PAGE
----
We all have been there, we’re half way through our run or lift and we feel some sort of pain. It could be a sharp pain, dull pain, radiating pain, or some form of pain. We know that pain shouldn’t have been there, but we just chug along. Once we stop, the pain is gone and we think all is good. Next thing you know that pain comes back a few hours later, so we take some Advil. Next time we go to exercise that pain happens immediately but we continue along anyway. Then at the end of the workout we take some Advil and think all is normal. We continue this cycle until the Advil no longer works the same and the pain gets stronger. Pain is not weakness leaving the body, pain is the way the body tells the brain something isn’t moving right.
Why it Matters
When pain happens we need to assess why it happens. Think back to that workout, when did the pain start? Was it a certain movement? Was it the intensity? Was it the weight? Don’t just think of the moment of injury, think about the day. Did you not get enough sleep the day before, did you not eat your first meal, were you stressed out, did you drink enough water? Whatever it may have been, pinpointing the cause will help give you a better understanding of why the pain happened.
Now just because you caused pain doesn’t mean you caused damage. Pain should be used as a guide, when you feel the pain ease off it. When pain starts don’t think that you need to stop. Once you have figured out what the cause of the pain was, it’s time to pivot. If running is causing you pain, try jogging. If jogging causes you pain, try walking. Make the exercise or movement less strenuous and see how you feel. We don’t want to stop exercising because of pain, we want to work around the pain.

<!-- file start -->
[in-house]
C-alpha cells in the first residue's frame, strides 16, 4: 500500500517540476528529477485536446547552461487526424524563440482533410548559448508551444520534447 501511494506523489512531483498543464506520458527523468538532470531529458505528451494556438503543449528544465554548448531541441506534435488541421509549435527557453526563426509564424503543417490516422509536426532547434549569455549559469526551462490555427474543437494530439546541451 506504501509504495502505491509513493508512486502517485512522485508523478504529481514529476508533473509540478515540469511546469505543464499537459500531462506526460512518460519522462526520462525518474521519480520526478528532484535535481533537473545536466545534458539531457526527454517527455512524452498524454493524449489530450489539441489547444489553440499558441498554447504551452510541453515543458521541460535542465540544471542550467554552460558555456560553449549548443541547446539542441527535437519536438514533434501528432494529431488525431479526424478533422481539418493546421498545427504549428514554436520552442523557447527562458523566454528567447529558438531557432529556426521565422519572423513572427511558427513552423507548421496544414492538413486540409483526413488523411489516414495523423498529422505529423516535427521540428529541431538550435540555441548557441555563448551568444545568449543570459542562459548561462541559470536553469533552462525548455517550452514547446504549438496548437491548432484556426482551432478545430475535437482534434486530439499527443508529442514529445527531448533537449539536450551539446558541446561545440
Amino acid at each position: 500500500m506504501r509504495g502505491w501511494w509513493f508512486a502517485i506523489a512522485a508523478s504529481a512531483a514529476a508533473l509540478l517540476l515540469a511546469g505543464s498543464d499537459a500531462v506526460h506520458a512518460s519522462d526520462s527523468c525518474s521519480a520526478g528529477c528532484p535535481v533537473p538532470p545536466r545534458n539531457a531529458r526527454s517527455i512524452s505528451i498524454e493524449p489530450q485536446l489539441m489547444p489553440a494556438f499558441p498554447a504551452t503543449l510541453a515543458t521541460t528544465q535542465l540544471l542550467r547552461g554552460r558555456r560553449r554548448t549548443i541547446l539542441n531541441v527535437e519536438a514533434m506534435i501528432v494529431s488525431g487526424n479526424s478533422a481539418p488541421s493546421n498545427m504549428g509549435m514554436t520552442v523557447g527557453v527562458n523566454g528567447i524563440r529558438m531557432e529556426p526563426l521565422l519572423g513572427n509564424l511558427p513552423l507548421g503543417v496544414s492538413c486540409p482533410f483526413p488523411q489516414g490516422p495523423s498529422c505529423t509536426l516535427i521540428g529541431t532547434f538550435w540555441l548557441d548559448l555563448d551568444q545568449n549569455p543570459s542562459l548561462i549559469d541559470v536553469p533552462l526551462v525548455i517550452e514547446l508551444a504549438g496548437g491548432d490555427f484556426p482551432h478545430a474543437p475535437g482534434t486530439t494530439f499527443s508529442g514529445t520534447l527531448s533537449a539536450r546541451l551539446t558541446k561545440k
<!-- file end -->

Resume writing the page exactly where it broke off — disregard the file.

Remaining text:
Once we have figured out what works best for us to stop the pain, we need to figure out how to stop it all together. We want to get back to what we love to do without any restrictions. The best course of action is coming in to get assessed! With our help we will be able to properly assess what is the cause of the pain and how to treat it. Maybe the pain was from an instability in your low back. This pain can radiate down your leg or even affect your opposite shoulder. The body is an interconnected compensating network, it’s primary goal is to keep us up right on our feet. If that means making a muscle do something it doesn’t normally do, it will sacrifice it. A lot of times we like to look at the site or pain rather than the area around it. Here at Scordilis Chiropractic we can properly assess and figure out what the best course of action is. This way we can get you back out and doing what you love!